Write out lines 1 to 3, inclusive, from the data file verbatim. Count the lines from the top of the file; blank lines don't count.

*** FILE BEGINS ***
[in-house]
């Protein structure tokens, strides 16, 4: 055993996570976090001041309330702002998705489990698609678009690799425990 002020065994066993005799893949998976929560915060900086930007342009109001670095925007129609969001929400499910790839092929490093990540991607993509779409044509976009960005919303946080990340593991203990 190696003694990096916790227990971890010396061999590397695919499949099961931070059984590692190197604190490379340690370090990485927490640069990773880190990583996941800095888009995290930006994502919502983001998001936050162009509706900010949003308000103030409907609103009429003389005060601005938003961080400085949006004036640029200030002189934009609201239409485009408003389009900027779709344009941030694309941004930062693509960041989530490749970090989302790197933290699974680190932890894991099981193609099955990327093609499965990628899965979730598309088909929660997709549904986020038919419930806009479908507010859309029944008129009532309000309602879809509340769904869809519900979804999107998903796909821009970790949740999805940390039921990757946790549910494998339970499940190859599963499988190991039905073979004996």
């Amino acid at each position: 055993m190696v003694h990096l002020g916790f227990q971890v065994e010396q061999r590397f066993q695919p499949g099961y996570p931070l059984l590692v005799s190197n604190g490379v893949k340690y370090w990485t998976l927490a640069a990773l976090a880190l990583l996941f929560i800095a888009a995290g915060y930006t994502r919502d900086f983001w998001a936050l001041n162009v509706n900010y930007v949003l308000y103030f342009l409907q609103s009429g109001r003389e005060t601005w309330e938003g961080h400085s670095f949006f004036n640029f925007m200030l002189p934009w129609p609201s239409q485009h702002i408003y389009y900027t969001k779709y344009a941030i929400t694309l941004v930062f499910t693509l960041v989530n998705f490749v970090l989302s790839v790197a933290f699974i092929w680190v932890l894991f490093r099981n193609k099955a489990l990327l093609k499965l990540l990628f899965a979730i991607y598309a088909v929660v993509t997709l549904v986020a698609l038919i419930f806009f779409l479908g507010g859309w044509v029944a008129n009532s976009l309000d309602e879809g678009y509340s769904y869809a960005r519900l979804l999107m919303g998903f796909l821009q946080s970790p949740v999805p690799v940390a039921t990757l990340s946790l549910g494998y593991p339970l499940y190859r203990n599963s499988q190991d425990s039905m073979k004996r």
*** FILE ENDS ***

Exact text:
[in-house]
């Protein structure tokens, strides 16, 4: 055993996570976090001041309330702002998705489990698609678009690799425990 002020065994066993005799893949998976929560915060900086930007342009109001670095925007129609969001929400499910790839092929490093990540991607993509779409044509976009960005919303946080990340593991203990 190696003694990096916790227990971890010396061999590397695919499949099961931070059984590692190197604190490379340690370090990485927490640069990773880190990583996941800095888009995290930006994502919502983001998001936050162009509706900010949003308000103030409907609103009429003389005060601005938003961080400085949006004036640029200030002189934009609201239409485009408003389009900027779709344009941030694309941004930062693509960041989530490749970090989302790197933290699974680190932890894991099981193609099955990327093609499965990628899965979730598309088909929660997709549904986020038919419930806009479908507010859309029944008129009532309000309602879809509340769904869809519900979804999107998903796909821009970790949740999805940390039921990757946790549910494998339970499940190859599963499988190991039905073979004996």
């Amino acid at each position: 055993m190696v003694h990096l002020g916790f227990q971890v065994e010396q061999r590397f066993q695919p499949g099961y996570p931070l059984l590692v005799s190197n604190g490379v893949k340690y370090w990485t998976l927490a640069a990773l976090a880190l990583l996941f929560i800095a888009a995290g915060y930006t994502r919502d900086f983001w998001a936050l001041n162009v509706n900010y930007v949003l308000y103030f342009l409907q609103s009429g109001r003389e005060t601005w309330e938003g961080h400085s670095f949006f004036n640029f925007m200030l002189p934009w129609p609201s239409q485009h702002i408003y389009y900027t969001k779709y344009a941030i929400t694309l941004v930062f499910t693509l960041v989530n998705f490749v970090l989302s790839v790197a933290f699974i092929w680190v932890l894991f490093r099981n193609k099955a489990l990327l093609k499965l990540l990628f899965a979730i991607y598309a088909v929660v993509t997709l549904v986020a698609l038919i419930f806009f779409l479908g507010g859309w044509v029944a008129n009532s976009l309000d309602e879809g678009y509340s769904y869809a960005r519900l979804l999107m919303g998903f796909l821009q946080s970790p949740v999805p690799v940390a039921t990757l990340s946790l549910g494998y593991p339970l499940y190859r203990n599963s499988q190991d425990s039905m073979k004996r």